Haley challenged Trump’s position on Ukraine in an interview with NPR Morning Edition:

This is about preventing war. The focus is making sure that Ukraine has the equipment and ammunition they need so that they can finish this. They have a great fighting force. We just need to give them the tools to finish this.

She added:

I would encourage my fellow Republicans to understand that we need to prevent war. And the only way we prevent war is if Ukraine defeats Russia…. I think it’s terrible that Trump has pulled back from Ukraine. And that not’s good for America. It’s only good for Russia.

The results of tomorrow’s Republican South Carolina primary vote will show whether Haley’s decision to hit Trump on Ukraine has helped her gain traction with Republican voters. An average of polls of South Carolina Republican voters shows her trailing Trump by twenty-five percentage points on the eve of the vote.

What the Pundits Are Saying

Ronald Brownstein argued in The Atlantic that “the long decline of the Republican Party’s internationalist wing may have reached a tipping point.” As a result, “a return to power for Trump would likely end the dominance of the internationalist wing that has held the upper hand in the GOP since Dwight Eisenhower. The bigger question is whether a second Trump term would also mean the effective end for the American-led system of alliances and international institutions that has underpinned the global order since World War II.”

Peter Feaver wrote in Foreign Affairs that “the precise policies of a future Trump administration are impossible to predict, not least because they would bear the characteristics of a president who is emotional, undisciplined, and easily distracted. But there is good reason to think Trump 2.0 would be Trump 1.0 on steroids. His return would result in a more unilateral, more aloof, and sometimes more aggressive United States, less committed to upholding the geopolitical structures and liberal values that are already under growing pressure.”

Elizabeth Saunders argued in Foreign Affairs that “Americans cannot change, and thus should not lament, the fact that their leaders look beyond the water’s edge through a political lens. But they should expect the politics of foreign policy to be healthy, and today, the core elements of a hardy foreign policy are either missing or endangered.” She acknowledged that “reviving a healthy culture of debate will be difficult because it requires that elites refrain from demonizing government officials for every misstep, or for simply serving in their posts. It will require that elites and commentators distinguish between honest disagreements and attempts to violate democratic norms and rules. It will require that they call out people who do not give officials leeway and who instead engage in wanton, anti-elite attacks. But both parties must engage in such restraint and enforcement if foreign policy is to get back on track.”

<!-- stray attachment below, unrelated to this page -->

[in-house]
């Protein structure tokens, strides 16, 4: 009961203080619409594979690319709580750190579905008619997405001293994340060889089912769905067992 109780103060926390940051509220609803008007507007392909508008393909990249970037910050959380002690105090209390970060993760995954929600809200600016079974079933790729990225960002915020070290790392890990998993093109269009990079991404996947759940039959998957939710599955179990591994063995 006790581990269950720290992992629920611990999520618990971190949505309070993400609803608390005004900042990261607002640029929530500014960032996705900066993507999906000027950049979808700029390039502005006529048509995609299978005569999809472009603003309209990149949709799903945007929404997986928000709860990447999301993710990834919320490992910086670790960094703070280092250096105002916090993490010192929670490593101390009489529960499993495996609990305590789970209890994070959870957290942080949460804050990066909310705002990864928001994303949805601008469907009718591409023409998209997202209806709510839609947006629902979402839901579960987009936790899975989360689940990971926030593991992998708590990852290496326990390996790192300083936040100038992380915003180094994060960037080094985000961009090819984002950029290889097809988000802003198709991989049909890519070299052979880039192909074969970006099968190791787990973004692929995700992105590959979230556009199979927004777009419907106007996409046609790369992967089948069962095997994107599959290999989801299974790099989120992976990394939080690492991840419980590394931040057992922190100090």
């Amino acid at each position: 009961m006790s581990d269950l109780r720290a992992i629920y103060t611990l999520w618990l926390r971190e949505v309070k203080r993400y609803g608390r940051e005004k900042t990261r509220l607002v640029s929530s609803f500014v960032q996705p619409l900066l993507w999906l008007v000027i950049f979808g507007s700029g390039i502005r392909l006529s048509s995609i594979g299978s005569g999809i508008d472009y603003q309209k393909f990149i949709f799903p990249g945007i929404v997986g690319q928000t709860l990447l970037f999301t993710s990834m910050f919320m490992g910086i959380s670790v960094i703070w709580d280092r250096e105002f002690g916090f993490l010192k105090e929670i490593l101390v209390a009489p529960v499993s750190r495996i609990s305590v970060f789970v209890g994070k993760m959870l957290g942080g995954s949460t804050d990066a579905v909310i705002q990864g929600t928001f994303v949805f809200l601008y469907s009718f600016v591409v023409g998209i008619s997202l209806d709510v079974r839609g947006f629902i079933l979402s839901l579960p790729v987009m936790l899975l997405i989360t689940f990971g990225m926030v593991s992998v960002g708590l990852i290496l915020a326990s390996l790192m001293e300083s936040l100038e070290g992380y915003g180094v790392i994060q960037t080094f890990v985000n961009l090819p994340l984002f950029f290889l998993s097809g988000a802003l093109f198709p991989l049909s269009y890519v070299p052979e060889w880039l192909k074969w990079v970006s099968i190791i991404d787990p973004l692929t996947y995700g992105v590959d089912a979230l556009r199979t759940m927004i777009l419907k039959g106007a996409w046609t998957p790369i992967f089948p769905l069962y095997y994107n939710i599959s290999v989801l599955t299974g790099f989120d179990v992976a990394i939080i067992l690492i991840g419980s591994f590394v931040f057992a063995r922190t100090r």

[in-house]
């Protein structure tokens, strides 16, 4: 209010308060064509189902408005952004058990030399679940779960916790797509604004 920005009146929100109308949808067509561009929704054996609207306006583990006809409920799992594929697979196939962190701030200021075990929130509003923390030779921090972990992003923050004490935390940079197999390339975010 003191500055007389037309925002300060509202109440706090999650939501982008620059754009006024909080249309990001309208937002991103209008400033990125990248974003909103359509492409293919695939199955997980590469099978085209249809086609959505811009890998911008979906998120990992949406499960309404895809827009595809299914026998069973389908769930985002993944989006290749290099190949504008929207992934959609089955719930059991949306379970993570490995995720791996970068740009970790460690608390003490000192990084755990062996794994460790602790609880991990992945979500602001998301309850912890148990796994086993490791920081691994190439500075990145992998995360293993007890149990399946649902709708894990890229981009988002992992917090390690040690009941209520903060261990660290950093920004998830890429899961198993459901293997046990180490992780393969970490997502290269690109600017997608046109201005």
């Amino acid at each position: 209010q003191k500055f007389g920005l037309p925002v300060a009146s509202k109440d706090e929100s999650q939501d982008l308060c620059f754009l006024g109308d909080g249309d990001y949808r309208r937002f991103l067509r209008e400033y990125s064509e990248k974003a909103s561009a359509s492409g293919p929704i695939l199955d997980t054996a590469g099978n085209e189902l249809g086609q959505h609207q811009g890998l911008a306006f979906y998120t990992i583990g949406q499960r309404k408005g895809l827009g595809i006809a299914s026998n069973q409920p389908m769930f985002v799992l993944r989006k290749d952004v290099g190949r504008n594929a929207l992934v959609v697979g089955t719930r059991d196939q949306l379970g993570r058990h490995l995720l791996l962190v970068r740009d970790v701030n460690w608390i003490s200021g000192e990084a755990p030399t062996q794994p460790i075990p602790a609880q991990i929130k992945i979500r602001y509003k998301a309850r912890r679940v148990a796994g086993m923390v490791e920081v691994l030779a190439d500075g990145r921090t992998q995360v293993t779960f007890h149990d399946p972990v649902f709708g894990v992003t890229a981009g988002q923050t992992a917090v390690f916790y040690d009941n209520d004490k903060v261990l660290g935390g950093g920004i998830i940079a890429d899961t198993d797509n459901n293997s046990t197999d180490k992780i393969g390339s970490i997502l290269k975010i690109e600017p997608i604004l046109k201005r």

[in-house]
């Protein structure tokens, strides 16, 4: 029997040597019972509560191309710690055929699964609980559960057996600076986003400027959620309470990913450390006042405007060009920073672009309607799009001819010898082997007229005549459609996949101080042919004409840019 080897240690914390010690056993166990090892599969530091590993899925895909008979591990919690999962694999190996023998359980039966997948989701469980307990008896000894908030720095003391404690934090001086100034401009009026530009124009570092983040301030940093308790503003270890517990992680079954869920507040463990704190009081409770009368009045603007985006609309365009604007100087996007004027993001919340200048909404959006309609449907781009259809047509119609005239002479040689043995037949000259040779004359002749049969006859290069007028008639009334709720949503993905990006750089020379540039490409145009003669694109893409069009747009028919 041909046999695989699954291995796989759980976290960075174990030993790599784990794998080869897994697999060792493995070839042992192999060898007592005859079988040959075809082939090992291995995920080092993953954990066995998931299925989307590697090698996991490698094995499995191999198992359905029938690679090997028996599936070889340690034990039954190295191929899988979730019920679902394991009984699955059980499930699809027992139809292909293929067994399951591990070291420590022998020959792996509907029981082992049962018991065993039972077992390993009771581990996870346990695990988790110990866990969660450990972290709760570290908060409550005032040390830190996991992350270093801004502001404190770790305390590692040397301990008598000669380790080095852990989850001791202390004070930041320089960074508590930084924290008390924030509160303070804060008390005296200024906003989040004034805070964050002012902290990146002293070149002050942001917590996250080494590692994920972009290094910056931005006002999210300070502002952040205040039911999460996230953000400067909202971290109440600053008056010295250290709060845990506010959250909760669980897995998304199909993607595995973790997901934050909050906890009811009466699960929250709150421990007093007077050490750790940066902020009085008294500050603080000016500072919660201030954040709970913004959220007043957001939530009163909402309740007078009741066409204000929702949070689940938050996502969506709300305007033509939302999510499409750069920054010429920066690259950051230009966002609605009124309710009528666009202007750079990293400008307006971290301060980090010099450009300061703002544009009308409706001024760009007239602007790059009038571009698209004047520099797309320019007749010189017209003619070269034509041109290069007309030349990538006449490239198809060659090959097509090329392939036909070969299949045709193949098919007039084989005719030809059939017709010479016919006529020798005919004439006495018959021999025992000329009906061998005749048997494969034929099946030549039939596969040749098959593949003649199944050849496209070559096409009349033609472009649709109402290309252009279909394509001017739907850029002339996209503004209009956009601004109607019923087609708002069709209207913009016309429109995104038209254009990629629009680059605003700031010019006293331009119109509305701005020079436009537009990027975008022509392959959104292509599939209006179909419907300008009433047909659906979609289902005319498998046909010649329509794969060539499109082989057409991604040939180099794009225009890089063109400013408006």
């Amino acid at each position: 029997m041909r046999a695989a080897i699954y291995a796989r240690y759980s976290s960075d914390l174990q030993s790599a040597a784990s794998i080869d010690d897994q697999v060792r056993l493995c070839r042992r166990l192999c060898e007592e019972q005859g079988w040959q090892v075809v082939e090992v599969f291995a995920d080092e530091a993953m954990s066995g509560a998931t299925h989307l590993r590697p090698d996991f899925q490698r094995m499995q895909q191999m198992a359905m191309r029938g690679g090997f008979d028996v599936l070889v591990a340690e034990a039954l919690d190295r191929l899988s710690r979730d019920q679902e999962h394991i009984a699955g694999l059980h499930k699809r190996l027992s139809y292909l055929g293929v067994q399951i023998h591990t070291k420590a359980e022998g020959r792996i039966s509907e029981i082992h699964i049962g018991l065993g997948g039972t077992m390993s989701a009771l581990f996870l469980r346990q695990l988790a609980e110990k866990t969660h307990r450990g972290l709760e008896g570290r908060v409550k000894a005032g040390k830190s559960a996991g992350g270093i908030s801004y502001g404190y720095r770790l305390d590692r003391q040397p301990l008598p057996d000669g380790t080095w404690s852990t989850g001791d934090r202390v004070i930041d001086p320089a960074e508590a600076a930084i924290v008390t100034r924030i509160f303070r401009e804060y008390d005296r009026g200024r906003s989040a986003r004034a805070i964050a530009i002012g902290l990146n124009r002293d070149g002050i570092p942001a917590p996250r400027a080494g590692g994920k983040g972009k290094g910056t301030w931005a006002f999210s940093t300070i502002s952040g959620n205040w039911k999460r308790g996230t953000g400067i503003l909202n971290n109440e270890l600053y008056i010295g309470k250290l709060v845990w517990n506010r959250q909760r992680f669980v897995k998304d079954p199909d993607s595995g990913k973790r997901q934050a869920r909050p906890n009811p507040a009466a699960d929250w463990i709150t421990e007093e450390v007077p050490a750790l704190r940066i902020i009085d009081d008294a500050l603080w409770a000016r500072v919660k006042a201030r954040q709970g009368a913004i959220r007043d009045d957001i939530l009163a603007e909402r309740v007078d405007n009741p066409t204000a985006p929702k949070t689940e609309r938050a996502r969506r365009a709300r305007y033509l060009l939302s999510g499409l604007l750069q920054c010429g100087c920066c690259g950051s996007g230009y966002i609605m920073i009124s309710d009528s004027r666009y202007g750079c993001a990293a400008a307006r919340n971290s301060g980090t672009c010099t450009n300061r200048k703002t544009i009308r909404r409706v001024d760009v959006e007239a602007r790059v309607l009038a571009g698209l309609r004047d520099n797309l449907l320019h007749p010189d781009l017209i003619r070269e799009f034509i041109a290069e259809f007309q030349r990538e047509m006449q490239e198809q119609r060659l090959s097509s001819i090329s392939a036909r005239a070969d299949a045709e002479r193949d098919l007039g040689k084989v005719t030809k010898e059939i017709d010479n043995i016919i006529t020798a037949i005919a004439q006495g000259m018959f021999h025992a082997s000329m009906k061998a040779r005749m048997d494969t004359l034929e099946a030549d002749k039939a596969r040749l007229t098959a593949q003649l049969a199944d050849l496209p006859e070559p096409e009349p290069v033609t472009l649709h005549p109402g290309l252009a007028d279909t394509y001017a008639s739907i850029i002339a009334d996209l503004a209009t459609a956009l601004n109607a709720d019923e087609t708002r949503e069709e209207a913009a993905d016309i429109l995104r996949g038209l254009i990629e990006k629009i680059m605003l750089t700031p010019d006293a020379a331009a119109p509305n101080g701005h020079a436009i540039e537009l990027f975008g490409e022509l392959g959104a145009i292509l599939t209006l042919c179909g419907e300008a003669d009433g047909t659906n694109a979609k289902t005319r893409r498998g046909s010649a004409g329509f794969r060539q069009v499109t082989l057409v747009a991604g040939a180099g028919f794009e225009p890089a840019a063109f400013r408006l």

The Campaign Schedule

The South Carolina Republican primary is tomorrow (February 24, 2024).

The State of the Union address is thirteen days away (March 7, 2024).

The start of the Republican National Convention in Milwaukee is 143 days away (July 15, 2024).

The start of the Democratic National Convention in Chicago is 178 days away (August 19, 2024).

Election Day is 256 days away.

Inauguration Day is 332 days away.

Sinet Adous, Aliya Kaisar, and Shelby Sires assisted in the preparation of this post.

This publication is part of the Diamonstein-Spielvogel Project on the Future of Democracy.

Creative Commons
Creative Commons: Some rights reserved.
This work is licensed under Creative Commons Attribution-NonCommercial-NoDerivatives 4.0 International (CC BY-NC-ND 4.0) License.
View License Detail